Gloria Allred has really picked the wrong fight this time. She’ll no doubt continue to strut and fret her dwindling hour upon the stage, but hardly anyone in the California news audience can be paying attention.
Apparently she thinks California voters are as easily swayed by incoherent, emotive hypocrisy as the politics and entertainment industries. As they say in my native Oklahoma: Bless her heart.
Meg Whitman employed an illegal alien as a domestic helper for a while? Whoa. That’s never happened before. Nobody else in California does that.
Now, we’re talking about the state in which every third household on any given middle-class block has its lawn mowed by someone who speaks only Spanish and whose name no one in the home knows – particularly in urban southern California, which granted is only part of the state, geographically, but which is also where the great majority of the voters are. (San Francisco and the coast to its south are equally affected by the illegal-alien patterns; the rural north is a marvelous part of California, but it’s not, demographically, a representative part of California. Where the population is, there you find illegals mowing lawns.)
This is also the state in which there would have been practically no residential home construction in the last 20 years without illegal aliens. Road and utilities construction, contracted out to residential builders? Done largely by illegals. A lot of middle-class Californians have been able to afford to buy homes in the last 20 years only because illegal labor has made suburban expansion cheaper than it would have been otherwise. This matters quite a bit around the old urban areas where land-use restrictions drive resale home prices ever upward. Illegal labor has been the grand, nudge-wink bargain that enabled Los Angeles and San Francisco, and parts of Orange and San Diego Counties, to distort the market in favor of a settled few, but also keep their middle-class tax base.
Fruit and vegetable pickers? Illegals. Cotton-pickers? Illegals. Illegals are found in virtually every corner of the service industry, from home care to rug shampooing to landscaping to office cleaning. Anyone in my town could tell the Border Patrol exactly where to look for the clumps of illegals waiting for day-labor jobs. Most people know which towns have neighborhoods full of illegals; they tend to cluster, a demographic fact that residents of the region know because, well, they’re everywhere.
Plenty of people want this to stop. But everyone south of I-80 in California also understands that he or she has probably paid an illegal to do something at some point. You have to go out of your way to prevent illegals from showing up in your yard or at your door, if you want to contract with someone to do lawn maintenance or pour concrete. You can take your clothes to be dry-cleaned, or have your oil changed, or buy bags of burger meals at the local joint, and not know you’re paying illegals for the services.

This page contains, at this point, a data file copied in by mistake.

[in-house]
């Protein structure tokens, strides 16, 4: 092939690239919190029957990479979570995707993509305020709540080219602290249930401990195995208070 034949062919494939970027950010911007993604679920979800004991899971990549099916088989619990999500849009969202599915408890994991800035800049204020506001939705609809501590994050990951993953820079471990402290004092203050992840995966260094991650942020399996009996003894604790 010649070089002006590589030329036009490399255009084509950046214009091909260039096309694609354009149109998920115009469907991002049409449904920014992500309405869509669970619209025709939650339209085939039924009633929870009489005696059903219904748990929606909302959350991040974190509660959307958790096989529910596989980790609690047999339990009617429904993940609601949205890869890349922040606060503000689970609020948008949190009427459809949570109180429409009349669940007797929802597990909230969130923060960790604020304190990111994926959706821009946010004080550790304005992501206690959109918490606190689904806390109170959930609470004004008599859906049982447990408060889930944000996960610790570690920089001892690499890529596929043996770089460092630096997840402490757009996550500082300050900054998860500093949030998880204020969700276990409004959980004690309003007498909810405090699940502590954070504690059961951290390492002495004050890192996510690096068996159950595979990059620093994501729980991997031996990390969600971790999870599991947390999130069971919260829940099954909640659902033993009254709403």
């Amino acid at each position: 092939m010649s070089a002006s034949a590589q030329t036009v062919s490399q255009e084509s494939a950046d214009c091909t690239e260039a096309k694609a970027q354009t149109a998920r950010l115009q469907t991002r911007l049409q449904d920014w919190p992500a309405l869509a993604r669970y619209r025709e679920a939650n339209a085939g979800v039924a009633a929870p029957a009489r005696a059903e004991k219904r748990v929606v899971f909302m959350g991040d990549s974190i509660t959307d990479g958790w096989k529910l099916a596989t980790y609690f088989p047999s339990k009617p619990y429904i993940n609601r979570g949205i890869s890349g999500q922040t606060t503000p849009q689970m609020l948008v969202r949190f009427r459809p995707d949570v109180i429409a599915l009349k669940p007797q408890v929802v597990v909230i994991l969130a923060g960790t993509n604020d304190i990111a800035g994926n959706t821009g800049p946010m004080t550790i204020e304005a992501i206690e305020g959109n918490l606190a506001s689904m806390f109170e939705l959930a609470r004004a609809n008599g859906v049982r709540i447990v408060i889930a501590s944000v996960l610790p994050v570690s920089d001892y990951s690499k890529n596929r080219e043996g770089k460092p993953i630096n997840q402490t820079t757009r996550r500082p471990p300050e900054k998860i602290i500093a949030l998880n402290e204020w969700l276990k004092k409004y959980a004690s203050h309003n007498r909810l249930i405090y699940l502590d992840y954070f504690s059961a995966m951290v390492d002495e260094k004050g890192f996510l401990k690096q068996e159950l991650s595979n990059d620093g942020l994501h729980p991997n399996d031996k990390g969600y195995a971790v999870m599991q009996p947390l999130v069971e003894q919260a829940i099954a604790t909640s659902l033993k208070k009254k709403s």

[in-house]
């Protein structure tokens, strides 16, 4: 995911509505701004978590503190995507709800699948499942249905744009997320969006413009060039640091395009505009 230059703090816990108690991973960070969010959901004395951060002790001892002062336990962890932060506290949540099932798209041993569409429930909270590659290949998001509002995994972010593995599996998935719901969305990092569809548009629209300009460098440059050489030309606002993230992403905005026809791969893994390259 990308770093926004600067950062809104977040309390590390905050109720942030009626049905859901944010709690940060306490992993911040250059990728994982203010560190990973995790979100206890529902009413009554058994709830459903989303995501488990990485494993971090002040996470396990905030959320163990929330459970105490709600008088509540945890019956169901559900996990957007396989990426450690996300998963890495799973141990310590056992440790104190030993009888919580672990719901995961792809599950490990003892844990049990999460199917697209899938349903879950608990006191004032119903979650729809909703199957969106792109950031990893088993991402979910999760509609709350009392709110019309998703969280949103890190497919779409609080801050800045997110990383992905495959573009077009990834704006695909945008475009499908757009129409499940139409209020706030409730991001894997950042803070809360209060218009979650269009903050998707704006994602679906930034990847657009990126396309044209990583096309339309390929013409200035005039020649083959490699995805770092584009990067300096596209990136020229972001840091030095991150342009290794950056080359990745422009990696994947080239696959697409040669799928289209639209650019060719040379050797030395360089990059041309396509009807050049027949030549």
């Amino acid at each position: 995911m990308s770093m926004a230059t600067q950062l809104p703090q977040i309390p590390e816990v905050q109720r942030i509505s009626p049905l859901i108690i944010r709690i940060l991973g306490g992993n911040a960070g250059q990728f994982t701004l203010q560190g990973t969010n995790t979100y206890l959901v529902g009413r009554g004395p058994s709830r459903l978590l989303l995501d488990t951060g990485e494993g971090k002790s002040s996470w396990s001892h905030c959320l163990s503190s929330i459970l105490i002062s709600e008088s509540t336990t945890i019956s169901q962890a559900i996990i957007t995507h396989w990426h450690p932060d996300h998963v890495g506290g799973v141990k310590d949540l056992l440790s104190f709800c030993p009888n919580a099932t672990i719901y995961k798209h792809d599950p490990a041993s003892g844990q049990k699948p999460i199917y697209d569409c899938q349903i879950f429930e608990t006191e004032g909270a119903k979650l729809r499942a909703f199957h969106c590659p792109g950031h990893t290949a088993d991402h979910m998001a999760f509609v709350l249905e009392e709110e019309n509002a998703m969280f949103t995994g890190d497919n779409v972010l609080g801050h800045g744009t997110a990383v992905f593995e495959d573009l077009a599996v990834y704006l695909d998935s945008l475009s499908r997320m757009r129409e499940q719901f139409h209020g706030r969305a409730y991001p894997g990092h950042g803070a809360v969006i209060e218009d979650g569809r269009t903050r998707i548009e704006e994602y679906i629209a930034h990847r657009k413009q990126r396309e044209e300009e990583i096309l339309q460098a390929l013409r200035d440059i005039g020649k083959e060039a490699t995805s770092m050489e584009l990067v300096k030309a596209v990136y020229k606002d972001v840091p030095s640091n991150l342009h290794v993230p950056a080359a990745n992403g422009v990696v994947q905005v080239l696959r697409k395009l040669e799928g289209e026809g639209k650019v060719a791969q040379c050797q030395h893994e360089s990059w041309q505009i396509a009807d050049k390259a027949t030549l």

Sure, the employers should know. That isn’t as simple a matter as it sounds. But with an increase in employer-focused enforcement, they are finding out, more and more. This leads them into the practice irrationally and hypocritically decried by Ms. Allred: they fire the illegals who are working for them. Just to make sure we’re all on the same page: the reason they do that is that the law says they have to.
If Allred wants to argue that we should allow more legal immigration, she should go for it. But she can’t have it both ways: if it was wrong for Whitman to have an illegal working for her, then it was right for Whitman to fire the illegal. How long Whitman knew the maid was illegal is either prosecutable or immaterial; California is not the place to parade it around, wholly without the accountability of an actual process of law, as a career-ending character flaw.
And if it was terrible of Whitman to fire her illegal maid, then what’s the beef with her employing the woman in the first place?
I can tell Allred this. Californians are a lot more worried about illegals who commit homicides and flee to Mexico than they are about Meg Whitman and her maid. They’re more concerned about the illegals driving around uninsured, running into them, destroying their property, and injuring their children. They’re considerably more concerned about the illegals swelling the welfare rolls and showing up for an ever-growing list of free medical benefits. They’re very, very concerned about the illegals in the drug trade turning parts of Los Angeles into a war zone – a pattern that falls hardest on the poor of every ethnic background – and the illegals-fueled spread of Latino gangs into the suburbs.
Moreover, many of them are worried most of all about the utter fiscal irresponsibility of the Democrat-held statehouse in Sacramento, and the business-killing, job-killing, economy-killing grip of the public-employee unions, the radical environmental lobby, and the special-interest-redistributionist lobby on the state.
Beside these actual problems, Meg Whitman’s hiring error looks about like anyone else’s minor disquiet over paying a contractor to put in a water feature in the back yard, and seeing two Spanish-speaking guys who are almost certainly illegal arrive to work under the American contractor’s supervision. Allred picked the wrong state in which to play the illegal-domestic-help card. Get back to us when you’ve got something that matters, Gloria.
Cross-posted at Hot Air.